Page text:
Dupuytren’s Disease causes a characteristic nodular change to the connective tissue of the palm. Nodules and cords of thickened connective tissue form in the palm and the palmar aspects of the fingers. Typically this starts along the ulnar side (pinky side) of the palm, and may progress to the radial side (thumb side). The nodules may be painful, but most troubling are the cords of disease, which grow into the skin and soft tissue of the fingers, and pull them down into flexion. Fingers are left curled into the palm, and function of the hand is compromised, along with cosmetic appearance.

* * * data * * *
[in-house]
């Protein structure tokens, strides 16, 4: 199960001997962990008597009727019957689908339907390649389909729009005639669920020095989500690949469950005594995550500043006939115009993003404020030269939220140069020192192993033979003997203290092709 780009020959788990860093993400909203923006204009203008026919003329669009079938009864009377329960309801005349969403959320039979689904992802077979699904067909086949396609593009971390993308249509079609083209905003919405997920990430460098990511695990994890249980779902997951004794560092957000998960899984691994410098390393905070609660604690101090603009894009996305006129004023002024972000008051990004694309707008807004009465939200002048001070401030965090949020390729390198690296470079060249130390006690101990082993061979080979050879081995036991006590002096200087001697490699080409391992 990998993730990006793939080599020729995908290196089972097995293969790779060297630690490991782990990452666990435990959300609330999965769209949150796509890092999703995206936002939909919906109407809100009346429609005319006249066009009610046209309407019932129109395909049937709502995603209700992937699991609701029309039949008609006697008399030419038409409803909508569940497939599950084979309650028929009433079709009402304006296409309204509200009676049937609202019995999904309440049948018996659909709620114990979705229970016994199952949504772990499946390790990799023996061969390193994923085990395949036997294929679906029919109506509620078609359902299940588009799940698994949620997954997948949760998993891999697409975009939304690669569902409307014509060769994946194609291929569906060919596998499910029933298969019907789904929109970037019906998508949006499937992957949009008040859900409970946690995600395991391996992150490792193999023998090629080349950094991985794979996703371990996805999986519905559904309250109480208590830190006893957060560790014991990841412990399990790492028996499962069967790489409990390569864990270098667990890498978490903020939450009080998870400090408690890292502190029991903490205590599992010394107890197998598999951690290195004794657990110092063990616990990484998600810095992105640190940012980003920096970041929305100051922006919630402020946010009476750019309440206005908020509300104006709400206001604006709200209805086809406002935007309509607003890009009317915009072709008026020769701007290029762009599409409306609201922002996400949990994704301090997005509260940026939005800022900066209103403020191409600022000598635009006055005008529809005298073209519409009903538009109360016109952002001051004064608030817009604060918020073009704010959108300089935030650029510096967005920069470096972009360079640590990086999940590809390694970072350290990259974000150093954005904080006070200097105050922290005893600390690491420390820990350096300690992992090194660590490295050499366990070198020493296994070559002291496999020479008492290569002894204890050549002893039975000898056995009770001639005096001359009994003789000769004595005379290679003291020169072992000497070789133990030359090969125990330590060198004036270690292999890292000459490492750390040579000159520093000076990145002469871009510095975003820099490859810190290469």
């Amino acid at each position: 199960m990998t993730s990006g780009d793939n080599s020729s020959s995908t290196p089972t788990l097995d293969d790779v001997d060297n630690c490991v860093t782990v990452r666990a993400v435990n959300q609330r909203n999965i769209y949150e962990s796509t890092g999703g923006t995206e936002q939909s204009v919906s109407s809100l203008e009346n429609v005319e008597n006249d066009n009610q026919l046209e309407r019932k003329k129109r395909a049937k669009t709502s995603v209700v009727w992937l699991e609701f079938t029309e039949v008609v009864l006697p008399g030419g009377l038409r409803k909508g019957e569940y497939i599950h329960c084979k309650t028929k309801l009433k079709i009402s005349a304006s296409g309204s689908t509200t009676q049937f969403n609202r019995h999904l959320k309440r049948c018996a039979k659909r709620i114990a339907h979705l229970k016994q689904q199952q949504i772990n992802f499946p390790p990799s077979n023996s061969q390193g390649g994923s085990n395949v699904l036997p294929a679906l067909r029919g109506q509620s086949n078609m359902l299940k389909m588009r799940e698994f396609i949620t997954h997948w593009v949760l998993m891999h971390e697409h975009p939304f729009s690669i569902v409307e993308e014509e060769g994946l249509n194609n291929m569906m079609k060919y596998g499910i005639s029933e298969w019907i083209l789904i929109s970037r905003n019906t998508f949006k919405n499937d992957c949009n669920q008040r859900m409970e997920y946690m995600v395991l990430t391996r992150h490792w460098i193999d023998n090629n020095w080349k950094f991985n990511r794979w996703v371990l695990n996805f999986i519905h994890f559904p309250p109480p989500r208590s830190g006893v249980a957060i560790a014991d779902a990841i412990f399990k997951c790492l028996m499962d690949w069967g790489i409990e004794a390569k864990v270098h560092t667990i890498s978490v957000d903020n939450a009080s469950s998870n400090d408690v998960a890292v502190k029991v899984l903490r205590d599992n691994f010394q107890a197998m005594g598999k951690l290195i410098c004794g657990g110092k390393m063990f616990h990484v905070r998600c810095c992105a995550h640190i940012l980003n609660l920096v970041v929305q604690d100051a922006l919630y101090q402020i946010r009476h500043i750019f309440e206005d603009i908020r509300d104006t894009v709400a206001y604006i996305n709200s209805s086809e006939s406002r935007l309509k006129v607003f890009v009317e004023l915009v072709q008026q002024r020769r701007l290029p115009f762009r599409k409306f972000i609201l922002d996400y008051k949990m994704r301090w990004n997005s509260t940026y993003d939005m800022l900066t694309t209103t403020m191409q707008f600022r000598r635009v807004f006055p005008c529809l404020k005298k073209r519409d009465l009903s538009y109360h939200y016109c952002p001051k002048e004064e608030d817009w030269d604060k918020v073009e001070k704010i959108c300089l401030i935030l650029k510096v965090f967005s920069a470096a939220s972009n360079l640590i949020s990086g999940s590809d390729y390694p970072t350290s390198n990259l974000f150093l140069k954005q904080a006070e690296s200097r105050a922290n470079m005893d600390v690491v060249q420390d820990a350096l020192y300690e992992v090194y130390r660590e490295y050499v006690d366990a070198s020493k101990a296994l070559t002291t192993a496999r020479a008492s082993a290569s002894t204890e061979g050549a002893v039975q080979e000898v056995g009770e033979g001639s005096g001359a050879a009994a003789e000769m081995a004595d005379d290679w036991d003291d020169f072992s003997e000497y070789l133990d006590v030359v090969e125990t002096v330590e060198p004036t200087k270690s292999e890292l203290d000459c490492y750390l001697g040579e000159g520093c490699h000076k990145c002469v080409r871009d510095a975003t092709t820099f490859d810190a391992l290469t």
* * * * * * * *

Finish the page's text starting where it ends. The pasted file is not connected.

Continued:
This condition most commonly affects those with a Northern European or Anglo ancestry, though it has been observed in most ethnicities. This also tends to strike more men than women, and is most common in ages 40 – 60. While the cause of Dupuytren’s has been the subject of much research, there is little evidence to prove that trauma to the palm, other medical conditions, or medications directly cause this condition.
Surgical excision of the abnormal and disabling Dupuytren’s cords can be performed to restore function and appearance to the hand.